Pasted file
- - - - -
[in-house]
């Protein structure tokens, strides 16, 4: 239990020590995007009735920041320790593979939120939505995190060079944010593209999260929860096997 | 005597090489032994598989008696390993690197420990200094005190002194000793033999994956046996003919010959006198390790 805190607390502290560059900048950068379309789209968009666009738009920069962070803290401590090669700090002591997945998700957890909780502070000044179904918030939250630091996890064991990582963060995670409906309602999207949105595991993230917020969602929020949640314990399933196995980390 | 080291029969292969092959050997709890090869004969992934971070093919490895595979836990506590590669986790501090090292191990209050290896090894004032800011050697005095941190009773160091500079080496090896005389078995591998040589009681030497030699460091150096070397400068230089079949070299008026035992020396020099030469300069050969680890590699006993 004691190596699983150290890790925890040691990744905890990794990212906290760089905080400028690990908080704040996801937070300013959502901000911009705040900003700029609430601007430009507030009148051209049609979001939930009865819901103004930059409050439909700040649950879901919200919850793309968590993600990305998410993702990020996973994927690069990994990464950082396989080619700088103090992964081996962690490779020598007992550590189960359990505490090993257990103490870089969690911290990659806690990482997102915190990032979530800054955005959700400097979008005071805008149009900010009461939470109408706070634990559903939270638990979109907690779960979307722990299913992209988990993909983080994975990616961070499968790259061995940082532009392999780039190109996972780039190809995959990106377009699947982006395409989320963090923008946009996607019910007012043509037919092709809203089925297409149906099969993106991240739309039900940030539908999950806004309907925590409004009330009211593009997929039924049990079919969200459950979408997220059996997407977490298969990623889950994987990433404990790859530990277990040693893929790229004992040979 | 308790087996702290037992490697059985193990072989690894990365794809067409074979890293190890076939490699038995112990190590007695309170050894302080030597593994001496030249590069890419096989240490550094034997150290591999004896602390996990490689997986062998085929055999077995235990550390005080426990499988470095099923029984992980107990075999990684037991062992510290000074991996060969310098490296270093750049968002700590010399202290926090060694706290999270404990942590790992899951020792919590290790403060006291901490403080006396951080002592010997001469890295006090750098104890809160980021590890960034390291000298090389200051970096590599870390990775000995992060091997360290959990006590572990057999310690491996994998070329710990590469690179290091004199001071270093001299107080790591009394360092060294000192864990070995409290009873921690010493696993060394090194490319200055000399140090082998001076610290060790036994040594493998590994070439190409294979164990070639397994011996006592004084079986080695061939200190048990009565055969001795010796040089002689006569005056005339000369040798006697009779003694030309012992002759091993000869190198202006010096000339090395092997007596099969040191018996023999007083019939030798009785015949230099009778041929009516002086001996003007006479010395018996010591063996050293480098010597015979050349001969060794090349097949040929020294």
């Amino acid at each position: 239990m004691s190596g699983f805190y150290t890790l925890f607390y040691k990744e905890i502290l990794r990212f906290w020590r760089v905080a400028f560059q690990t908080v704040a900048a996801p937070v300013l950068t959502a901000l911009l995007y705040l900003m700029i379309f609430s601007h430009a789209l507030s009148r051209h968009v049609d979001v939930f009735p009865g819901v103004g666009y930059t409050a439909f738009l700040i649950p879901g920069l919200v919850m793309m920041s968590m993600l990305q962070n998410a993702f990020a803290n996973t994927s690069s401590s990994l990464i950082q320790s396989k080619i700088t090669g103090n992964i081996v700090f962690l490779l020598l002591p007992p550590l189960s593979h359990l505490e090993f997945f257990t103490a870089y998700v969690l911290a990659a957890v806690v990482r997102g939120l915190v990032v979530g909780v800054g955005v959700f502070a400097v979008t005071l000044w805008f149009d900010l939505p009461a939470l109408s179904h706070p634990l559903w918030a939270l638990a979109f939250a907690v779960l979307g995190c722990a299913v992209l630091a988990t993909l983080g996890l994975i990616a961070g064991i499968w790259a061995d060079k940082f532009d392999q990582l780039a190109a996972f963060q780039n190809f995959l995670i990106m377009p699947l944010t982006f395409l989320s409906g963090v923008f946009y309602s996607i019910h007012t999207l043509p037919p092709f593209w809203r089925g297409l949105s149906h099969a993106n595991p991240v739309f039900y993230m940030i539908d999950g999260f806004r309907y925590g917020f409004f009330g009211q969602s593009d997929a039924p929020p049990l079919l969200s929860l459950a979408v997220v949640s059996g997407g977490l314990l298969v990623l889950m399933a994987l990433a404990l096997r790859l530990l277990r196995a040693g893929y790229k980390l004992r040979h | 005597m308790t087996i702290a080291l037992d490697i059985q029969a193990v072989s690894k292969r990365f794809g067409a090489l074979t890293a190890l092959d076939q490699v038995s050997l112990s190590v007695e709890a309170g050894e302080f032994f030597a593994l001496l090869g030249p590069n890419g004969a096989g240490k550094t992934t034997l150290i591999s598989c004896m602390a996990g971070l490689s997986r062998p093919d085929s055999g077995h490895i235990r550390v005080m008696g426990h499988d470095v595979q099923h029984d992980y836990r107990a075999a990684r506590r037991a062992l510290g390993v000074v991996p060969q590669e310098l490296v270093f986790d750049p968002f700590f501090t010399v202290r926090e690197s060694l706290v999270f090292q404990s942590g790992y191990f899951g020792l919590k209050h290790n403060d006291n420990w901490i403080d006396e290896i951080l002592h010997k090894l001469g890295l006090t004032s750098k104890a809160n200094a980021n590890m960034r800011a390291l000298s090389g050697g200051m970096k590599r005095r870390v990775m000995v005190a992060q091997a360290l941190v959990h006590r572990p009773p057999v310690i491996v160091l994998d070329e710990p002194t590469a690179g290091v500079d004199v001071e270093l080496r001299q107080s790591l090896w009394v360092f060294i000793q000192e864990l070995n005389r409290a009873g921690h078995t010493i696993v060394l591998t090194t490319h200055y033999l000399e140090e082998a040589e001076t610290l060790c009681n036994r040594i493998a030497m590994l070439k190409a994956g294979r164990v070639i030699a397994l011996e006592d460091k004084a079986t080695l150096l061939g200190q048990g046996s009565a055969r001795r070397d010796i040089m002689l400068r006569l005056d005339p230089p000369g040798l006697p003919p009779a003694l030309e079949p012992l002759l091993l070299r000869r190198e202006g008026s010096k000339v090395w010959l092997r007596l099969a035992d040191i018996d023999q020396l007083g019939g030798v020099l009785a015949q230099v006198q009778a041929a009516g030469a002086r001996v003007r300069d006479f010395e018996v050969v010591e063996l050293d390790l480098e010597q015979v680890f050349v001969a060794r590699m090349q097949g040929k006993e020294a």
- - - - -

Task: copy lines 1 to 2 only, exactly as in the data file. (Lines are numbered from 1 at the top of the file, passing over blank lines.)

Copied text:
[in-house]
């Protein structure tokens, strides 16, 4: 239990020590995007009735920041320790593979939120939505995190060079944010593209999260929860096997 | 005597090489032994598989008696390993690197420990200094005190002194000793033999994956046996003919010959006198390790 805190607390502290560059900048950068379309789209968009666009738009920069962070803290401590090669700090002591997945998700957890909780502070000044179904918030939250630091996890064991990582963060995670409906309602999207949105595991993230917020969602929020949640314990399933196995980390 | 080291029969292969092959050997709890090869004969992934971070093919490895595979836990506590590669986790501090090292191990209050290896090894004032800011050697005095941190009773160091500079080496090896005389078995591998040589009681030497030699460091150096070397400068230089079949070299008026035992020396020099030469300069050969680890590699006993 004691190596699983150290890790925890040691990744905890990794990212906290760089905080400028690990908080704040996801937070300013959502901000911009705040900003700029609430601007430009507030009148051209049609979001939930009865819901103004930059409050439909700040649950879901919200919850793309968590993600990305998410993702990020996973994927690069990994990464950082396989080619700088103090992964081996962690490779020598007992550590189960359990505490090993257990103490870089969690911290990659806690990482997102915190990032979530800054955005959700400097979008005071805008149009900010009461939470109408706070634990559903939270638990979109907690779960979307722990299913992209988990993909983080994975990616961070499968790259061995940082532009392999780039190109996972780039190809995959990106377009699947982006395409989320963090923008946009996607019910007012043509037919092709809203089925297409149906099969993106991240739309039900940030539908999950806004309907925590409004009330009211593009997929039924049990079919969200459950979408997220059996997407977490298969990623889950994987990433404990790859530990277990040693893929790229004992040979 | 308790087996702290037992490697059985193990072989690894990365794809067409074979890293190890076939490699038995112990190590007695309170050894302080030597593994001496030249590069890419096989240490550094034997150290591999004896602390996990490689997986062998085929055999077995235990550390005080426990499988470095099923029984992980107990075999990684037991062992510290000074991996060969310098490296270093750049968002700590010399202290926090060694706290999270404990942590790992899951020792919590290790403060006291901490403080006396951080002592010997001469890295006090750098104890809160980021590890960034390291000298090389200051970096590599870390990775000995992060091997360290959990006590572990057999310690491996994998070329710990590469690179290091004199001071270093001299107080790591009394360092060294000192864990070995409290009873921690010493696993060394090194490319200055000399140090082998001076610290060790036994040594493998590994070439190409294979164990070639397994011996006592004084079986080695061939200190048990009565055969001795010796040089002689006569005056005339000369040798006697009779003694030309012992002759091993000869190198202006010096000339090395092997007596099969040191018996023999007083019939030798009785015949230099009778041929009516002086001996003007006479010395018996010591063996050293480098010597015979050349001969060794090349097949040929020294």